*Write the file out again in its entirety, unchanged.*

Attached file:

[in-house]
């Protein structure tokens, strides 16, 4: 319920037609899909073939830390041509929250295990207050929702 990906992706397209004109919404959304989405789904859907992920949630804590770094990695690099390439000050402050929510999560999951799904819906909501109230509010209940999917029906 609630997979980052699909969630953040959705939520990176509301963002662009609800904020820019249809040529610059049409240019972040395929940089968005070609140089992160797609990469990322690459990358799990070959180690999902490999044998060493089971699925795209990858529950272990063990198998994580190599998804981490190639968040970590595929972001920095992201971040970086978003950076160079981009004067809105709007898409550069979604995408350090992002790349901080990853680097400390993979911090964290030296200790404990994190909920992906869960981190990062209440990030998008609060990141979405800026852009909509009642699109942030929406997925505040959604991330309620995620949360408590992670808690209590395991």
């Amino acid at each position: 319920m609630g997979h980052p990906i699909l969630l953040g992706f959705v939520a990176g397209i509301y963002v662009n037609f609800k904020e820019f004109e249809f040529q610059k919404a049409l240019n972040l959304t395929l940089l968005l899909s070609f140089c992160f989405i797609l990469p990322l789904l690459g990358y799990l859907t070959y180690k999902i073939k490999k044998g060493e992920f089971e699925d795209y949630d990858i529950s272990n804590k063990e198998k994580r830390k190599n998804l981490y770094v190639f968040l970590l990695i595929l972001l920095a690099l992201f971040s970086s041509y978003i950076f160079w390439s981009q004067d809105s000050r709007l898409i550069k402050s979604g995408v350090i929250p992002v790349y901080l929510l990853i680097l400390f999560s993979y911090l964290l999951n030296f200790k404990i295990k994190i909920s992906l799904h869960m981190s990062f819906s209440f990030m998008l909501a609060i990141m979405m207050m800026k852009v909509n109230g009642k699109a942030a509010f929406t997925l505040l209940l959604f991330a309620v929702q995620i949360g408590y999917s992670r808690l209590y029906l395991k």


[in-house]
């Protein structure tokens, strides 16, 4: 319920037609899909073939830390041509929250295990207050929702 990906992706397209004109919404959304989405789904859907992920949630804590770094990695690099390439000050402050929510999560999951799904819906909501109230509010209940999917029906 609630997979980052699909969630953040959705939520990176509301963002662009609800904020820019249809040529610059049409240019972040395929940089968005070609140089992160797609990469990322690459990358799990070959180690999902490999044998060493089971699925795209990858529950272990063990198998994580190599998804981490190639968040970590595929972001920095992201971040970086978003950076160079981009004067809105709007898409550069979604995408350090992002790349901080990853680097400390993979911090964290030296200790404990994190909920992906869960981190990062209440990030998008609060990141979405800026852009909509009642699109942030929406997925505040959604991330309620995620949360408590992670808690209590395991």
């Amino acid at each position: 319920m609630g997979h980052p990906i699909l969630l953040g992706f959705v939520a990176g397209i509301y963002v662009n037609f609800k904020e820019f004109e249809f040529q610059k919404a049409l240019n972040l959304t395929l940089l968005l899909s070609f140089c992160f989405i797609l990469p990322l789904l690459g990358y799990l859907t070959y180690k999902i073939k490999k044998g060493e992920f089971e699925d795209y949630d990858i529950s272990n804590k063990e198998k994580r830390k190599n998804l981490y770094v190639f968040l970590l990695i595929l972001l920095a690099l992201f971040s970086s041509y978003i950076f160079w390439s981009q004067d809105s000050r709007l898409i550069k402050s979604g995408v350090i929250p992002v790349y901080l929510l990853i680097l400390f999560s993979y911090l964290l999951n030296f200790k404990i295990k994190i909920s992906l799904h869960m981190s990062f819906s209440f990030m998008l909501a609060i990141m979405m207050m800026k852009v909509n109230g009642k699109a942030a509010f929406t997925l505040l209940l959604f991330a309620v929702q995620i949360g408590y999917s992670r808690l209590y029906l395991k």